The Lahore Literary Festival has been succeeded by a string of events and activities in Lahore bespeaking a notion of citizenship and community which encourages one to think affectively beyond the confines of class, ethnicity, gender, and sexuality. This hotbed of activity – an instantiation of the mantra beloved of Lahoris; “Lohr Lohr ay” and “Jinnay Lohr naee vekheya o te jamaaya ee naeen” (roughly translated from Punjabi as: “Lahore is after all, Lahore” and “She who hasn’t seen Lahore hasn’t fully lived”)—reeks of an inbred provincial pride centered on belonging to the ancient city of Lahore in Pakistan’s most populous and powerful province, Punjab. Nevertheless, such a tribal sentiment paradoxically allows for an expansiveness of spirit with resonance beyond the many gates of Lahore, as exhibited in the waves of feverish cultural activism that have swept folks of varied backgrounds into a whoosh-y embrace these past several weeks.
The first of these “waves” to engulf the city most definitely connected the local to the global in the series of symposia, speeches, plays, skits and songs performed all week prior to, and culminating in the solidarity march celebrating International Women’s Day on March 8th. The kick-off event on March 4th was organized at PILAC (the Punjab Institute of Arts and Culture in Lahore), by a loose-knit organisation of feminist groups calling themselves the Feminist Collective. It was endearing to witness young women and men working together to ready the venue for the onslaught of a diverse and large audience of students from local institutions, alongside activists from surrounding towns and villages engaged in struggles for economic justice in their locales against vested interests representing the powerful landed elite of the region. The poems, songs, skits, exhortational speeches and culminating play of the evening directed by Huma Safdar – whom I’ve known since the 1980s when she was part of a pro-democracy, leftist street theatre collective called Punjab LokRehas (Folkways) – were presented by a wide range of young people who spoke in Punjabi but also English and Urdu .The opening song was a cover of the feminist anthem, “You Don’t Own Me” sung beautifully by a female student to the accompaniment of a guitar played by a young man. It all included regular shout-outs to “comrades” from provinces other than the Punjab, including Pakhtun and Baloch brethren. The class composition of the audience and performers and speakers was similarly mixed — from elite English-medium students to working class and peasant leaders speaking Punjabi — whilst the openly queer performativities on display in transgender and lesbian poetry and stand-up comedy routines was a welcome new opening-out into the heterogeneity of our shared world beyond the cliches of a uniform (and uniformly repressed) citizenry. The regular salutations of a “Laal Salaam” (red salaam) by a vocal section of the audience that punctuated the air after almost every performance and speech, reminded one of the ongoing appeal of left progressive politics to an important cross-section of society in Pakistan, which one ignores at one’s peril.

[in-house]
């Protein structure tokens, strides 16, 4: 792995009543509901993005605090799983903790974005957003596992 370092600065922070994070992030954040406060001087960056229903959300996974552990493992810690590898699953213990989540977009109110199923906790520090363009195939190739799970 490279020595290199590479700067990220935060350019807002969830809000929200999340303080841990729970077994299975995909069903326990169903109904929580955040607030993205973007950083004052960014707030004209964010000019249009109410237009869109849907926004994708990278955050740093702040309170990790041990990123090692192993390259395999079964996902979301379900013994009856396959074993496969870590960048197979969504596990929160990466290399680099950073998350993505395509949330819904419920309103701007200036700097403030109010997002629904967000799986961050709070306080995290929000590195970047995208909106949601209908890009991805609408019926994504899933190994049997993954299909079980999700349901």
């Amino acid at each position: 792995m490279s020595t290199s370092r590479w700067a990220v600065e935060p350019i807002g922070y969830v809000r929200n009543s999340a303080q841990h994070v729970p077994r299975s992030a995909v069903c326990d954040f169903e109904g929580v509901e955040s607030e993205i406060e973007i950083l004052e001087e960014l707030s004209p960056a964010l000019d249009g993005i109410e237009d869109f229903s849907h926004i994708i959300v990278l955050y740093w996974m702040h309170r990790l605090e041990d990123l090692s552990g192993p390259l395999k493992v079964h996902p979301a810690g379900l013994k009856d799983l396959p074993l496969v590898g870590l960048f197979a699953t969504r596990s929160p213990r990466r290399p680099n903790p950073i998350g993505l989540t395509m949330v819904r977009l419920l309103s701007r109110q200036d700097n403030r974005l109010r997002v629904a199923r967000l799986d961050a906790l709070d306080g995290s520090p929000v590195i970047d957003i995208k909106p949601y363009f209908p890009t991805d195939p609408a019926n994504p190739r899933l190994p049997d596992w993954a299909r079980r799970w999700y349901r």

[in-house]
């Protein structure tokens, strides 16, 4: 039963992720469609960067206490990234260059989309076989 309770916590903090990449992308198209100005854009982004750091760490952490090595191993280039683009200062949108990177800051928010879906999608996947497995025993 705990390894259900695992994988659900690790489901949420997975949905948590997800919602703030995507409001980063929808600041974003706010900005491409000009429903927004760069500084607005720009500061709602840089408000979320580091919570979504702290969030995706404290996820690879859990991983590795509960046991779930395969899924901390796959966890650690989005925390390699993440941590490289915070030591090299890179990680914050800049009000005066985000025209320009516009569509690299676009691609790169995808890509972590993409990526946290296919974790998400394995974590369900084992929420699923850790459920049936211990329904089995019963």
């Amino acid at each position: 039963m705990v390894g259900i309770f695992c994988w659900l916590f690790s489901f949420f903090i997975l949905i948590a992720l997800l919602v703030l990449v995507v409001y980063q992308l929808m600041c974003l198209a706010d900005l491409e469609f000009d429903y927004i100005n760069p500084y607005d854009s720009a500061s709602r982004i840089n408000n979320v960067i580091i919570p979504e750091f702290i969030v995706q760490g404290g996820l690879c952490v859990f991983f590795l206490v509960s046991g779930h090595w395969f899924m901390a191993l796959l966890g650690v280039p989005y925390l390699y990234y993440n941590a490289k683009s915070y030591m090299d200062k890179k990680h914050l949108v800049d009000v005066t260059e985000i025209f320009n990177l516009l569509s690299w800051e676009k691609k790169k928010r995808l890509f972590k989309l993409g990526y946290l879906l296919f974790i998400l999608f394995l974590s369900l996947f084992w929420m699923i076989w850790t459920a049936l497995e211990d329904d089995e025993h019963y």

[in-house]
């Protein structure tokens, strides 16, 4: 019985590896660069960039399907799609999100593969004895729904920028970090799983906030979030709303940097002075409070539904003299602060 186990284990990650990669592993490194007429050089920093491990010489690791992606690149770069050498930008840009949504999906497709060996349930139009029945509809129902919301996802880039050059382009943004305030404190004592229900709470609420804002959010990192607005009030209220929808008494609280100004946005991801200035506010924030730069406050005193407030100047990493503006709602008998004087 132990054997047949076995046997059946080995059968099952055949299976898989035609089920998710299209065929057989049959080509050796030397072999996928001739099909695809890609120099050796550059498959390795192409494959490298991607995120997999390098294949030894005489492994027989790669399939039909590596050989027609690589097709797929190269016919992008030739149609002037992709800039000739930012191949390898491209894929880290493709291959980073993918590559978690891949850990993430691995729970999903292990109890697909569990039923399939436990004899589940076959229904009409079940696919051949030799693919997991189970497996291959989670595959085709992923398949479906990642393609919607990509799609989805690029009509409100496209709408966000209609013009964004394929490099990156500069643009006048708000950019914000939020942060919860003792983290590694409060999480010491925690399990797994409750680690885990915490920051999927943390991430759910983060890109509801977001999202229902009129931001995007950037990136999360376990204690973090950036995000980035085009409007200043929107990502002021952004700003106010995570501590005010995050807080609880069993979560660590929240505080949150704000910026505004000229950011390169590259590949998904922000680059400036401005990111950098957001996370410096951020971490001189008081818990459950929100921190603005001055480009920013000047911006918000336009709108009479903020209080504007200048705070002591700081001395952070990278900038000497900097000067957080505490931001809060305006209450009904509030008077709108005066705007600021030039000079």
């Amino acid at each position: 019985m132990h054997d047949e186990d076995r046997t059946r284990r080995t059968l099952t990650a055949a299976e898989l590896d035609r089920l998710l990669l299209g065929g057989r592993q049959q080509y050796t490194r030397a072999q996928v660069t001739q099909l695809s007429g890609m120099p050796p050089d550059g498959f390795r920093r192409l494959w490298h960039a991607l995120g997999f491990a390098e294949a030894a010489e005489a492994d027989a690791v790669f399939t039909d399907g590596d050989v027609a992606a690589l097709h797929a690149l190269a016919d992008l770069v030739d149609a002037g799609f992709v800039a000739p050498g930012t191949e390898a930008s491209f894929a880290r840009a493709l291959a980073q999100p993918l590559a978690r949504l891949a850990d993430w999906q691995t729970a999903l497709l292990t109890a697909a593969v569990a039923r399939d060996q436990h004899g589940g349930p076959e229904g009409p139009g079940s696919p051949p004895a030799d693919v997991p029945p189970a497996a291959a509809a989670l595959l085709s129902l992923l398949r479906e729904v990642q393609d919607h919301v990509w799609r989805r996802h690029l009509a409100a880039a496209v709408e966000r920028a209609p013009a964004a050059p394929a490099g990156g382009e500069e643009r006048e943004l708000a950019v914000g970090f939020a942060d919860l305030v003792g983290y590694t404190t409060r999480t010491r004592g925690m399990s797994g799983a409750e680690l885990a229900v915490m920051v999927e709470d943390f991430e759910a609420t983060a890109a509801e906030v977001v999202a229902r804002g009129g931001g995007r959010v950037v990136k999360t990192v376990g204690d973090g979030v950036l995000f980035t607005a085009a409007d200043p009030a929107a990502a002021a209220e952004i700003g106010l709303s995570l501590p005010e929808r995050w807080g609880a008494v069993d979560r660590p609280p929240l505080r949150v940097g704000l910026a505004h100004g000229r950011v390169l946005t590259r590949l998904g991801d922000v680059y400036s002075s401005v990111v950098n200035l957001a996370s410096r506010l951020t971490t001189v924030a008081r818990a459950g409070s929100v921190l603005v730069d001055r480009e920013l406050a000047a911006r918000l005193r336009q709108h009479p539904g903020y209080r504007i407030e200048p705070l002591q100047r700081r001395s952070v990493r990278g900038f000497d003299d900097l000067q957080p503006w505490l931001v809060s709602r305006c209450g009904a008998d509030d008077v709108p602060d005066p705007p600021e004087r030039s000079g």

This inspirational program was followed a few days later by the solidarity march spearheaded by women’s and workers’ rights activists belonging to both the older generation of WAF (Women’s Action Forum) as well as the younger ones coalescing around the Feminist Collective which has chapters in all four provinces of the country; red flags representing the leftist Awami Workers Party were prominently on display, and many of the young women I’d seen at the previous event were also members of this left political party. We marched from the working-class locale of Mozang Chungi to Charing Cross, and from there I dashed off to see the opening film of the two-week-long festival of cinema and performance, the “AKS Minority Film Festival” at LUMS university that evening, followed by month-long screenings, performances and talks at various other venues. This festival occurred simultaneously all over Pakistan, its mission to introduce Asian cinema dealing with challenges faced by minority groups excluded from citizenship rights on the basis of their class, ethnic and sexual orientations, to Pakistani audiences. The transgender community of Pakistan is an active component of this festival, and their synergy with the Feminist Collective was on display in the confluence of activities connecting the International Women’s Day with the AKS festival.